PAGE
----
e. The monument has research potential which could significantly contribute to our understanding or appreciation of the past. The remains at Stobs Camp played an important role in the First World War, a crucial event in world history. The associated prisoner of war camp, later used for resettlement of Polish troops and the remains of the internee cemetery along with a wide collection of detailed documentary sources provides further potential to study the history of Stobs and similar military camps and their contribution to, and impact on, life in Scotland and even overseas.
f. The monument makes a significant contribution to today's landscape and/or our understanding of the historic landscape by serving as a physical reminder of the importance of military camps and wartime internment in Scotland and its role in society.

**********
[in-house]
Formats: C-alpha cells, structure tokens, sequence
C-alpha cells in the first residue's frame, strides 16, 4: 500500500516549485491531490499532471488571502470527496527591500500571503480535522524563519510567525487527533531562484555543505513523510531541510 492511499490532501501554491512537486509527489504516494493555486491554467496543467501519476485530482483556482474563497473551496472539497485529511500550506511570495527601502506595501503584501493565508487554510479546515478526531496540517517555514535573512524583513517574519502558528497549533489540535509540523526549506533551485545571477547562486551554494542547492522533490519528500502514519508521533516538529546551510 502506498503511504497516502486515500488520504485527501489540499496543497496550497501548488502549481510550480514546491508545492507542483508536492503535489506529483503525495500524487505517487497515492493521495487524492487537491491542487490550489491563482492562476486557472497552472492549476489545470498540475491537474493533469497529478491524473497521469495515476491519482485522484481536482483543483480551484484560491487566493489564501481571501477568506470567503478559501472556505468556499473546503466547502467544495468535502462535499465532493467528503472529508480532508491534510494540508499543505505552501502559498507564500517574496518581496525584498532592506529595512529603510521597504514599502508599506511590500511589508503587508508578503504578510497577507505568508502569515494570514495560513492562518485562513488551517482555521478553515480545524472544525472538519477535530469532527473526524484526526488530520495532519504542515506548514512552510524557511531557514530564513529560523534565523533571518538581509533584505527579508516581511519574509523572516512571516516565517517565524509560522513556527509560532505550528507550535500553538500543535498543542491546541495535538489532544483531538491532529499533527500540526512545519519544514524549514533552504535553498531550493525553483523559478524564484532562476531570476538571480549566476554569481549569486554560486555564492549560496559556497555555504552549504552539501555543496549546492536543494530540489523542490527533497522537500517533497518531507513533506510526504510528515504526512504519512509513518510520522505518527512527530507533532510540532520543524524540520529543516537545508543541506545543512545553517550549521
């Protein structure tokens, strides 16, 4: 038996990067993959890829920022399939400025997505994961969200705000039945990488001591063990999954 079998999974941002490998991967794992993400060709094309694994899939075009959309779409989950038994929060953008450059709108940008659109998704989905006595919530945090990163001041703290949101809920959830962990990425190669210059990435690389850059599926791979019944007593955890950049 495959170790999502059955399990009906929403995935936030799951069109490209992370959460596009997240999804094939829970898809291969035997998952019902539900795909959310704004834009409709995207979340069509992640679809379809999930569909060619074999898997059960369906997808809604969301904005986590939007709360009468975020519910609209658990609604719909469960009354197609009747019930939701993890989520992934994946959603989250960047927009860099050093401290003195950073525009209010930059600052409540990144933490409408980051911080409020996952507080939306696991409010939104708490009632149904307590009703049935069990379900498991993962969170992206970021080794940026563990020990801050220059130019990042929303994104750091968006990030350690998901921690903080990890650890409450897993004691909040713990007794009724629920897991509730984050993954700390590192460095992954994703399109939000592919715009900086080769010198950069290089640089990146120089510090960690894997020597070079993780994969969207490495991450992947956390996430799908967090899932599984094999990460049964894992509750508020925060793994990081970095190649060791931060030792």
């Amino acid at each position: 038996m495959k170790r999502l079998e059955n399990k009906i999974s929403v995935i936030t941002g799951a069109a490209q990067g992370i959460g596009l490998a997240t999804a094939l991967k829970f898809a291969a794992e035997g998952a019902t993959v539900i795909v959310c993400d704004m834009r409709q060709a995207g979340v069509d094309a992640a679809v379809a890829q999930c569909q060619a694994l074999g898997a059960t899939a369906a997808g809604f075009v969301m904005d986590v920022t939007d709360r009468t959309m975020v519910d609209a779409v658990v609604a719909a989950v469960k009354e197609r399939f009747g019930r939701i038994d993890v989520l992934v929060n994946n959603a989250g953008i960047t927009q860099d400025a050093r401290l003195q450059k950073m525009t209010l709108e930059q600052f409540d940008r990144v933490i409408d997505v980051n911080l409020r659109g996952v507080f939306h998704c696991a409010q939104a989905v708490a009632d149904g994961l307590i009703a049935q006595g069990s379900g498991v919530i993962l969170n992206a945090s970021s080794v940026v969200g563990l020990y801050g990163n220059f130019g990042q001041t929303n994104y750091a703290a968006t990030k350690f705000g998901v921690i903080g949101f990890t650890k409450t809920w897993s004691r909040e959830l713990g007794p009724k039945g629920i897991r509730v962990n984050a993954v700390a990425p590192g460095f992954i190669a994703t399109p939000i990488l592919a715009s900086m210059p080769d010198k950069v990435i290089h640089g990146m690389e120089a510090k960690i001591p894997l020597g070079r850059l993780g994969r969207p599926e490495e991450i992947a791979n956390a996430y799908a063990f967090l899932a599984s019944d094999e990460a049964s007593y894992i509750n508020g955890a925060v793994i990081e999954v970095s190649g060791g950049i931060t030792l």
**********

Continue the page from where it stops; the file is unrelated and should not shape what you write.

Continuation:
g. The monument has significant associations with major historical events. It is directly linked to the First and Second World Wars, two of the defining global events of the 20th Century.
Assessment of Cultural Significance
This statement of national importance has been informed by the following assessment of cultural significance:
- Intrinsic characteristics (how the remains of a site or place contribute to our knowledge of the past)
Stobs Camp was originally intended as a permanent training base and barracks but this scheme was cancelled in 1904. After this date the site developed over several main phases which can be summarised as:
- the pre-First World War summer training camps in tented accommodation on the slopes west of Barnes Burn,
- the pre-First World War development of permanent camp buildings generally around and south of Barns House,
- the early First World War development of features around the camp including ancillary buildings and training trenches and fortification systems,